From the Editor

Movie Review Archive

Thank you for checking out my movie review archive. I'm in the process of transitioning to something else, so I will no longer post new reviews to this blog. In the meantime, I will keep these reviews archived; these are from the fall of 2008 to April 2011. Please watch this blog for more info and keep in touch (you can still find me on Facebook and Twitter). Here's to more great movies!

Wes Singleton

North Texas Film Critics Association

Tuesday, August 10, 2010

The Expendables - B-

Rated R for strong action and bloody violence throughout, and for some language, 103 minutes

"The Expendables" is macho mindless entertainment

I will tell you up front, don't expect much from the new Sylvester Stallone action film "The Expendables." Don't take it too seriously, go in with low expectations, and you might actually have some fun. Preposterous, just plain silly and featuring more explosions than you can count, "The Expendables" seems both to parody the bad '80s films that Stallone was known for and take itself way too seriously, but then maybe that's the point.

Stallone is Barney Ross, leader of a group of highly-trained mercenaries known as The Expendables. His group includes characters played by Jason Statham, Jet Li, Randy Couture and Terry Crews. They're hired by the mysterious man known only as Church (Bruce Willis), who gives a bucket load of cash to bring down a ruthless South American dictator named Garza (David Zayas), but they soon realize that a former rogue CIA agent named Monroe (Eric Roberts) and a former Expendable named Gunnar (Dolph Lundgren) have already been weaving a very dangerous web of deceit and betrayal. The Expendables put their own lives at risk to bring down the bad guys and save the day.

Utterly ridiculous, loud and mindless at best, "The Expendables" is guilty-pleasure action-adventure fun in the right frame of mind. As a homage to those bad macho '80s action-flicks ("Rambo" anyone?), it works well; an entertaining piece of junk it is, but on any other level, not so much. Only Stallone, in post-"Rocky" washed-up form, would write something that gives him the best throwaway lines, the best stunts and the decades-younger pretty girl. The plot is preposterously murky, the acting and what dialogue there is - as expected - pretty awful, but there's enough gratuitous action, big explosions and violence to thankfully keep the film moving along at a brisk pace.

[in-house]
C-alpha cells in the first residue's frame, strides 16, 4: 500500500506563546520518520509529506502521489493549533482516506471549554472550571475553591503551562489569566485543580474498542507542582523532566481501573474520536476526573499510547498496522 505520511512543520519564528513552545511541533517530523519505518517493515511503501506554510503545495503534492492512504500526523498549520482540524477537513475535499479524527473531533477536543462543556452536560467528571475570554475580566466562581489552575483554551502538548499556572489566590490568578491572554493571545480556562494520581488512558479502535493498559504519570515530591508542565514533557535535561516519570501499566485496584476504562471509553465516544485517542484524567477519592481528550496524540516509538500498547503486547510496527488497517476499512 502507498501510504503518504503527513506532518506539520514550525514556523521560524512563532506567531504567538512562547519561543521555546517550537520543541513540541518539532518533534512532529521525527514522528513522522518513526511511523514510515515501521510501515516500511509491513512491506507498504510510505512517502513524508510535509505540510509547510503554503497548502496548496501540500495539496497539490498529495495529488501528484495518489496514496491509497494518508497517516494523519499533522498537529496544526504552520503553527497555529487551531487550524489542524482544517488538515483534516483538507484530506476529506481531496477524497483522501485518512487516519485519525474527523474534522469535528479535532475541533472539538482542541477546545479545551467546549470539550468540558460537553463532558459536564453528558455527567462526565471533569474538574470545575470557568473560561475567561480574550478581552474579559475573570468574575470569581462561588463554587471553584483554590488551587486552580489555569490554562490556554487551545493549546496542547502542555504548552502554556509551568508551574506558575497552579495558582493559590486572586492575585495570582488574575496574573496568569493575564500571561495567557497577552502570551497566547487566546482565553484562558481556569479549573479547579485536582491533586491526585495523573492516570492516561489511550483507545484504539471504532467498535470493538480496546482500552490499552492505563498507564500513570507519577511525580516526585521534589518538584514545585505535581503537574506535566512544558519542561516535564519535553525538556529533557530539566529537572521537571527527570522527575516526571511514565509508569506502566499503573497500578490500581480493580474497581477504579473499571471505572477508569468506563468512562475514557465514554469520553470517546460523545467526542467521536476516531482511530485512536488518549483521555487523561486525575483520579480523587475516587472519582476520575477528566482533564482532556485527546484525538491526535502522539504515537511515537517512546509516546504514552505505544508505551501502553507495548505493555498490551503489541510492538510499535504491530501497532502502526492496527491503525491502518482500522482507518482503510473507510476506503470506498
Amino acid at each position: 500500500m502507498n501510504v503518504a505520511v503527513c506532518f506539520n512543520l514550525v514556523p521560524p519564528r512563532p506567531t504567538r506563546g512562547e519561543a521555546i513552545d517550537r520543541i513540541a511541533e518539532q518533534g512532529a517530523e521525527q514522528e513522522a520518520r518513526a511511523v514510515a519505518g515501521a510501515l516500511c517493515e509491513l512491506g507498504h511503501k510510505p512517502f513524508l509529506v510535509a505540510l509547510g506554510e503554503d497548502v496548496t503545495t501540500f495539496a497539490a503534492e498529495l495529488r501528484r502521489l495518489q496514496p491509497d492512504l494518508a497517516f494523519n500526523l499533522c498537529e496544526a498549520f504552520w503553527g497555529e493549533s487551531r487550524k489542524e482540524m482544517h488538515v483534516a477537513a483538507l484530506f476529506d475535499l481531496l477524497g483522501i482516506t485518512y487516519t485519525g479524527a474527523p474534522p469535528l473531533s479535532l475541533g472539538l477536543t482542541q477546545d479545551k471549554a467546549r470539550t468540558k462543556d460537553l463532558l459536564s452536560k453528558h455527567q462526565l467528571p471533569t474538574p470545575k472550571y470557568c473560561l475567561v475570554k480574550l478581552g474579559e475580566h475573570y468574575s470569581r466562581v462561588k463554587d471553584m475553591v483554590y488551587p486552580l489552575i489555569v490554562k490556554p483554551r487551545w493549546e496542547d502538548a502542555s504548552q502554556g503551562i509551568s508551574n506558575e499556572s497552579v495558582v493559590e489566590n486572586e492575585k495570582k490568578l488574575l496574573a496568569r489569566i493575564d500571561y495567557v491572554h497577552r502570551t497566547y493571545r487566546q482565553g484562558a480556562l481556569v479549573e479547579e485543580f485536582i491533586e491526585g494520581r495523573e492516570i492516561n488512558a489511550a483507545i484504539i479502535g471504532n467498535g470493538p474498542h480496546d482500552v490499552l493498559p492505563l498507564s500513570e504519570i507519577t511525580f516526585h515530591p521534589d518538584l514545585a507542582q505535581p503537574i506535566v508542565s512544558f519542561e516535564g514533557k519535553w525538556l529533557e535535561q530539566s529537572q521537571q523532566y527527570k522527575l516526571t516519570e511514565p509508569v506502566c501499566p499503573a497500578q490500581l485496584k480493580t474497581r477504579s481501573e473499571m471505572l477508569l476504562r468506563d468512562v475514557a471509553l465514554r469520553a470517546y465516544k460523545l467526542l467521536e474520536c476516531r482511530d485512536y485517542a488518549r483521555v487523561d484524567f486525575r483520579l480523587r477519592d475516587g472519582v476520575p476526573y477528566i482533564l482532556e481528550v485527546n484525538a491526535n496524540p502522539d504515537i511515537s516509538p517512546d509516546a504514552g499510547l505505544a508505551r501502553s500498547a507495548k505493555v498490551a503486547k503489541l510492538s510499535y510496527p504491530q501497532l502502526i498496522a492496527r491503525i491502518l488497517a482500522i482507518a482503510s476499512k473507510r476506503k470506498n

Also, Stallone has managed to gather some former and current action-adventure stars together that make "Expendables" worth a look. In film's highlight, Stallone, Arnold Schwarzenegger and Bruce Willis share a brief scene together that has the action superstars together on screen for the first time. It's a treat seeing all three together, albeit only very briefly, and listen for Stallone's line - the funniest one in the film - as Schwarzenegger walks off.

Current martial arts stars Statham and Li are energetic, Roberts chews on scenery as the bad guy, Mickey Rourke tries for tears in a supporting role, though Lundgren lumbers way too slowly and wrestler "Stone Cold" Steve Austin has no business trying to act. What will please the many fans who turn out for this will be the action scenes and the graphically violent fight scenes using big knives, lots of blood and an assortment of body parts.

It is what it is, "The Expendables" is big, dumb, loud and much more enjoyable than I had planned. His "Expendables" sequel should include the ones he couldn't get in this film: Steven Seagal, Wesley Snipes, and Jean-Claude Van Damme, who turned down the film because there wasn't "enough characterization." Are you kidding? Grab some soda and macho nachos and settle in for a evening of mindless action, blood, guts and washed-up movie stars.